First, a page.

Midtown reassessments being reassessed

County assessment director Curtis Koons said county is mailing notice to 18,000 homeowners that their new reassessments are being reconsidered. This comes after many in Midtown have complained that their new assessed value seemed to exceed the market value of their homes.

For some who gasped when they got their Jackson County reassessment notices, there is hope.

The county is mailing notice to 18,000 homeowners that their new reassessments are being reassessed.

Many are in the Midtown area, where residents have complained of huge increases in property values – a prelude to huge property tax increases.

Curtis Koons, county assessment director, reported the problem Monday to the Jackson County Legislature.

There were too few normal sales and that led to a shortage of sales to reliably set values, he said. The county does not count foreclosure sales or so called short sales, where a bank lender approves a sale at a loss.

“There are just not a lot of comparables,” Koons said. Some of those used involved sales that were too distant or different types of houses in different conditions, he said.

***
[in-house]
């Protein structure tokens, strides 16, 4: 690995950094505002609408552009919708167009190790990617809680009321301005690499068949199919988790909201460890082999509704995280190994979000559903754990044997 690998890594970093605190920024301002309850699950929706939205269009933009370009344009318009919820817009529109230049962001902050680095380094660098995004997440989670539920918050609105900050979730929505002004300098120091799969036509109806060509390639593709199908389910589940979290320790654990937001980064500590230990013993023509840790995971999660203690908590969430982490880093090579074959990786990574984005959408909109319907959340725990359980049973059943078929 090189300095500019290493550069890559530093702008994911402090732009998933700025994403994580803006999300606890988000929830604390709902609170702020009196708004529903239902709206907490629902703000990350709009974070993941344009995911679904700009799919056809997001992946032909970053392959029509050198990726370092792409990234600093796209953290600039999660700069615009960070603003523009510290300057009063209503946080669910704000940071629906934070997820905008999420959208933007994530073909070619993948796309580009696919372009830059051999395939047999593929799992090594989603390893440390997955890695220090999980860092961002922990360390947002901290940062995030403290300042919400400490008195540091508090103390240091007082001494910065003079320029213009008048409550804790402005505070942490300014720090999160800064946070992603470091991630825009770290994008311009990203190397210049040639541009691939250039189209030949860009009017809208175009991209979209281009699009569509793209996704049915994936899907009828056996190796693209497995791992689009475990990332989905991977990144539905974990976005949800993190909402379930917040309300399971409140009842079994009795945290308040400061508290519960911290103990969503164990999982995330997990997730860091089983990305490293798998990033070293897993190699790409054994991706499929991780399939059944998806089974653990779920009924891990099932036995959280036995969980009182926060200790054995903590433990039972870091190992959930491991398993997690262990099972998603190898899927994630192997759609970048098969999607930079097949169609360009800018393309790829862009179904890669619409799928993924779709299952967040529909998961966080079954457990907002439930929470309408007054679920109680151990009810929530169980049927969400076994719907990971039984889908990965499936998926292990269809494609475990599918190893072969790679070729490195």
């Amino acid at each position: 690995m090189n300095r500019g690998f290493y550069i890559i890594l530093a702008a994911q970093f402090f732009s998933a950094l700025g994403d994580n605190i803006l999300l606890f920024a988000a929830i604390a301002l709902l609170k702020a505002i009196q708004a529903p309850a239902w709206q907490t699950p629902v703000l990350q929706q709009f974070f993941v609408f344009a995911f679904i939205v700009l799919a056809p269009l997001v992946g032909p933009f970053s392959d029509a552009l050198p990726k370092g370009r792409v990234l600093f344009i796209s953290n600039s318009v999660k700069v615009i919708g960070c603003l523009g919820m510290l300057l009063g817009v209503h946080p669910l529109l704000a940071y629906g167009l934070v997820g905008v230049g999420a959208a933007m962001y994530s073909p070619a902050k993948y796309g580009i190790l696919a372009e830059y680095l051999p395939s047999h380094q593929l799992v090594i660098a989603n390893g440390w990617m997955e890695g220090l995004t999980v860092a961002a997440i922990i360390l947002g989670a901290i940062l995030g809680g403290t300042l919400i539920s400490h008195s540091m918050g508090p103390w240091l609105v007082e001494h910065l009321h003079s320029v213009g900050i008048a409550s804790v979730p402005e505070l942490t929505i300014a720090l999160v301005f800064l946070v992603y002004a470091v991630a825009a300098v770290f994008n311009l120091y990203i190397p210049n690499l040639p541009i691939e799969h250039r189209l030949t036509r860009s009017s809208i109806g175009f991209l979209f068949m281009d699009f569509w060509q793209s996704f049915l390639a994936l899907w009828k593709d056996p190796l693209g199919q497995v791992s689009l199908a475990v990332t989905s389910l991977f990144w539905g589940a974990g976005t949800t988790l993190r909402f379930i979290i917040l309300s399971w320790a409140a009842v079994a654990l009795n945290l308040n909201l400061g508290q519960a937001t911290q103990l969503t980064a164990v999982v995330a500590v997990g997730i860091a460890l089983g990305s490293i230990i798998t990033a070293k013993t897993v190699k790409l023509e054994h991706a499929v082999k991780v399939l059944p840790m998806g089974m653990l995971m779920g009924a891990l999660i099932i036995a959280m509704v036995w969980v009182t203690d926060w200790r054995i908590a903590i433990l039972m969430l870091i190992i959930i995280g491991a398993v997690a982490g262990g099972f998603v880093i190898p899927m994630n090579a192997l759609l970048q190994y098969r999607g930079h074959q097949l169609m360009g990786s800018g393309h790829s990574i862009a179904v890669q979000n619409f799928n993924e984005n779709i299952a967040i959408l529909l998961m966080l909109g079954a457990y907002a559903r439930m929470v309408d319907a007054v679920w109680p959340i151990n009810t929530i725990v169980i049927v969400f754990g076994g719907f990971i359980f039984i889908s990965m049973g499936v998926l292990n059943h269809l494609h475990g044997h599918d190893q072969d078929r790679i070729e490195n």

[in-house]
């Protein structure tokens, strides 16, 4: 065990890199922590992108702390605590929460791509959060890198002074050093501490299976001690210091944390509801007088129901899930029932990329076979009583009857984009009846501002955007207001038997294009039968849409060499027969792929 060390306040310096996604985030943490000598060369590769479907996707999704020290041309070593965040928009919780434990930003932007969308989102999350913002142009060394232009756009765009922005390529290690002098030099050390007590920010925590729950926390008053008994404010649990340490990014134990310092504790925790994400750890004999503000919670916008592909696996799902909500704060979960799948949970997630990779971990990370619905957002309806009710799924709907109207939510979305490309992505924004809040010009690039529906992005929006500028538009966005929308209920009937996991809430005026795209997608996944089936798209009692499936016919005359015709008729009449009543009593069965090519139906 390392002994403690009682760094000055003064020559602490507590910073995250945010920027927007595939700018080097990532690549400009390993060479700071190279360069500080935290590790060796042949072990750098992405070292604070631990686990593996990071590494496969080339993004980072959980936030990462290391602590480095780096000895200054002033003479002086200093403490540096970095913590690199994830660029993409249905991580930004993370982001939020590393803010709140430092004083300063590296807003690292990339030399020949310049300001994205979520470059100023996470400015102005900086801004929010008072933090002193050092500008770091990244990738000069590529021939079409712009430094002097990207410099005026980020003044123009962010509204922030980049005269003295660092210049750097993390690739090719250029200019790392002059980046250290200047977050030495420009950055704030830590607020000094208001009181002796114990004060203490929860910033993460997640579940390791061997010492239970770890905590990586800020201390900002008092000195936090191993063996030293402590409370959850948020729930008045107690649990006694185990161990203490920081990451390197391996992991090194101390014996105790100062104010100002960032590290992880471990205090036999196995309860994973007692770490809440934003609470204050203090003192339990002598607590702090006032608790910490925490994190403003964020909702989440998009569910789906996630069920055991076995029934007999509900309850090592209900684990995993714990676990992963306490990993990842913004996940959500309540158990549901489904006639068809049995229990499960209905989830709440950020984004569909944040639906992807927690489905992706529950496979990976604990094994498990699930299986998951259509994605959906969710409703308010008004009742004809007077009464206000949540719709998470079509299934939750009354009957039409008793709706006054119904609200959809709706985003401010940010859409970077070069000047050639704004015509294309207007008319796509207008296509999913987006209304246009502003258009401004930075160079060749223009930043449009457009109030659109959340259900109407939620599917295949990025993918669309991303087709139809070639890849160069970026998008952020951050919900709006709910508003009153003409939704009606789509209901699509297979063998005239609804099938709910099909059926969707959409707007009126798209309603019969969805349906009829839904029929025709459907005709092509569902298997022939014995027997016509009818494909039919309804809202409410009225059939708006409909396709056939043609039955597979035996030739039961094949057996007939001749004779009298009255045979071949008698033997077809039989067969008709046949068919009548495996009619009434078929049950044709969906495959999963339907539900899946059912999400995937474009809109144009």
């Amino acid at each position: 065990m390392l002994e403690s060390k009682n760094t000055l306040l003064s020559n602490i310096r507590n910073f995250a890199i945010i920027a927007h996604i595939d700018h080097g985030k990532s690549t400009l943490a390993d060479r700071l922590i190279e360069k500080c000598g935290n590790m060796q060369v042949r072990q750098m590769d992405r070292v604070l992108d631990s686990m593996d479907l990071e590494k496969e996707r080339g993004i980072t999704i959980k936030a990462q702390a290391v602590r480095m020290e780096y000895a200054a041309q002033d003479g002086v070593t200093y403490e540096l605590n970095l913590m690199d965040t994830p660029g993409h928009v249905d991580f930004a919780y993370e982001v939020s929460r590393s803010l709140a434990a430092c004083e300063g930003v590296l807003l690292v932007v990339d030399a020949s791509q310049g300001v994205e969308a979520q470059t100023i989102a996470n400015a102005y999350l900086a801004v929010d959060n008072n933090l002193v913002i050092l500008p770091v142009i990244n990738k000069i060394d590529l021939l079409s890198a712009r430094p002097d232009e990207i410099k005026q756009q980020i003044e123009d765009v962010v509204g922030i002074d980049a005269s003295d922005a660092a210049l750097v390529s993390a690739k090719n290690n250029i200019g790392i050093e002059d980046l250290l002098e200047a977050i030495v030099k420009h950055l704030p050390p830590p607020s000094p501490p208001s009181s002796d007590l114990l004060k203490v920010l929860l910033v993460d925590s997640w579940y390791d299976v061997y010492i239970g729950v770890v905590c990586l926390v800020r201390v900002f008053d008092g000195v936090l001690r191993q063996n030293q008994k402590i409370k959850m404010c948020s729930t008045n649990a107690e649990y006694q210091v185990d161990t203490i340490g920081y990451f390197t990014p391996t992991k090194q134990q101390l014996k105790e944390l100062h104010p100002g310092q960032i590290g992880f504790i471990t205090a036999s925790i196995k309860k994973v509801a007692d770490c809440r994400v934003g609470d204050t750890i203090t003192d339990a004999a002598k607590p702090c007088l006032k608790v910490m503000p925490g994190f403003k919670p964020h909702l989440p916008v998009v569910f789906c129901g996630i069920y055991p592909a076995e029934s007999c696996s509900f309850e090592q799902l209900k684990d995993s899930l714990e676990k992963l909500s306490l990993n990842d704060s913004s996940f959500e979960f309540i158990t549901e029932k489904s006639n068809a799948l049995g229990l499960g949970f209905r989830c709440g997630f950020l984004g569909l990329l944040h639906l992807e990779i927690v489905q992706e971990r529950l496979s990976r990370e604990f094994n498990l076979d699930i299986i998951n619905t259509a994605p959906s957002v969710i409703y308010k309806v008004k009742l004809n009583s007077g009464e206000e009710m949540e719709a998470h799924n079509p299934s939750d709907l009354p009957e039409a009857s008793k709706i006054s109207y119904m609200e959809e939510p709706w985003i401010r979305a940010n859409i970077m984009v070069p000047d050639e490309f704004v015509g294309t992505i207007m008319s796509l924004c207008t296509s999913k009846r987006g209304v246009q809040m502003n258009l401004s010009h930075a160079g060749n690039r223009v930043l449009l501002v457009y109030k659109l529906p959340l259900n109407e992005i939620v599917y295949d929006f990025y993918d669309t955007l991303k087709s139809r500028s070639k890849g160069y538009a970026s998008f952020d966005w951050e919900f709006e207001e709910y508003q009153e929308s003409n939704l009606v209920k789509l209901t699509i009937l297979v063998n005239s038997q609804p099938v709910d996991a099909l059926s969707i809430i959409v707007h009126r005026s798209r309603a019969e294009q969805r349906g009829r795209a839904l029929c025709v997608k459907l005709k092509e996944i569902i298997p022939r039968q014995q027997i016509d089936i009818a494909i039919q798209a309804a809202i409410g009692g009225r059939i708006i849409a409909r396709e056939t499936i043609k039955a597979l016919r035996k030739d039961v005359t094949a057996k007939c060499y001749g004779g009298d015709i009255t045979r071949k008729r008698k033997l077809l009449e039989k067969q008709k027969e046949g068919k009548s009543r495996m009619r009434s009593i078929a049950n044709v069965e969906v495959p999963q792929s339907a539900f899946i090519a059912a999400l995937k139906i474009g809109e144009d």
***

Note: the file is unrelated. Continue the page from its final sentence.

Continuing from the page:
Much of Midtown was among areas where the county sent out appraisers this time to look at houses from the outside, measure them and note improvements.

The 18,000 properties being redone are among 68,000 that were inspected that way, Koons said. Not all are being looked because of increases in value; some are being reevaluated because of problems with the reassessment model.

He urged people to file informal appeals even before he completes a month-long process of reassessing the property.

Information from about 1,500 informal appeals filed so far has helped the county to gather data and learn of sales it did not know about before, he said.

He will bring in an external expert to review the new assessments, he said, and report findings back to the legislature.

If there is not enough data to reliably set new values, they are likely to stay the same, Koons said.

He and Jackson County Executive Mike Sanders noted that state funding cuts have forced the county to reduce its assessors from 36 in 2009 to 17 now, making a difficult process more difficult.

To file an informal appeal, call 816-881-4601 or go to jacksongov.org/appeal

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